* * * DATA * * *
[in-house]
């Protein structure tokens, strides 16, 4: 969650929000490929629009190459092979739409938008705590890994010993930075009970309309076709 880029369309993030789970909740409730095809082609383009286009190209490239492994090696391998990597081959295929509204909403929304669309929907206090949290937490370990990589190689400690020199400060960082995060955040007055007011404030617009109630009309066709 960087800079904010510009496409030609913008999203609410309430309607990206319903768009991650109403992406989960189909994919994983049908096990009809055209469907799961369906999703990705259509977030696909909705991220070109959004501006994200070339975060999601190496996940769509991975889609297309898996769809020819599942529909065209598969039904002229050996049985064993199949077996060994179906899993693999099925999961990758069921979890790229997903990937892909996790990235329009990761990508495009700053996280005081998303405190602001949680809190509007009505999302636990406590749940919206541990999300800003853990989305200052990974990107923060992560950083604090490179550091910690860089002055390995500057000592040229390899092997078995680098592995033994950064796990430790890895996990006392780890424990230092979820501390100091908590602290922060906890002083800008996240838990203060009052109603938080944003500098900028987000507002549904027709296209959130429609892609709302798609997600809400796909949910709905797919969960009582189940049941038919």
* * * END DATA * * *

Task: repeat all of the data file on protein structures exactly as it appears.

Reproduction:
[in-house]
């Protein structure tokens, strides 16, 4: 969650929000490929629009190459092979739409938008705590890994010993930075009970309309076709 880029369309993030789970909740409730095809082609383009286009190209490239492994090696391998990597081959295929509204909403929304669309929907206090949290937490370990990589190689400690020199400060960082995060955040007055007011404030617009109630009309066709 960087800079904010510009496409030609913008999203609410309430309607990206319903768009991650109403992406989960189909994919994983049908096990009809055209469907799961369906999703990705259509977030696909909705991220070109959004501006994200070339975060999601190496996940769509991975889609297309898996769809020819599942529909065209598969039904002229050996049985064993199949077996060994179906899993693999099925999961990758069921979890790229997903990937892909996790990235329009990761990508495009700053996280005081998303405190602001949680809190509007009505999302636990406590749940919206541990999300800003853990989305200052990974990107923060992560950083604090490179550091910690860089002055390995500057000592040229390899092997078995680098592995033994950064796990430790890895996990006392780890424990230092979820501390100091908590602290922060906890002083800008996240838990203060009052109603938080944003500098900028987000507002549904027709296209959130429609892609709302798609997600809400796909949910709905797919969960009582189940049941038919």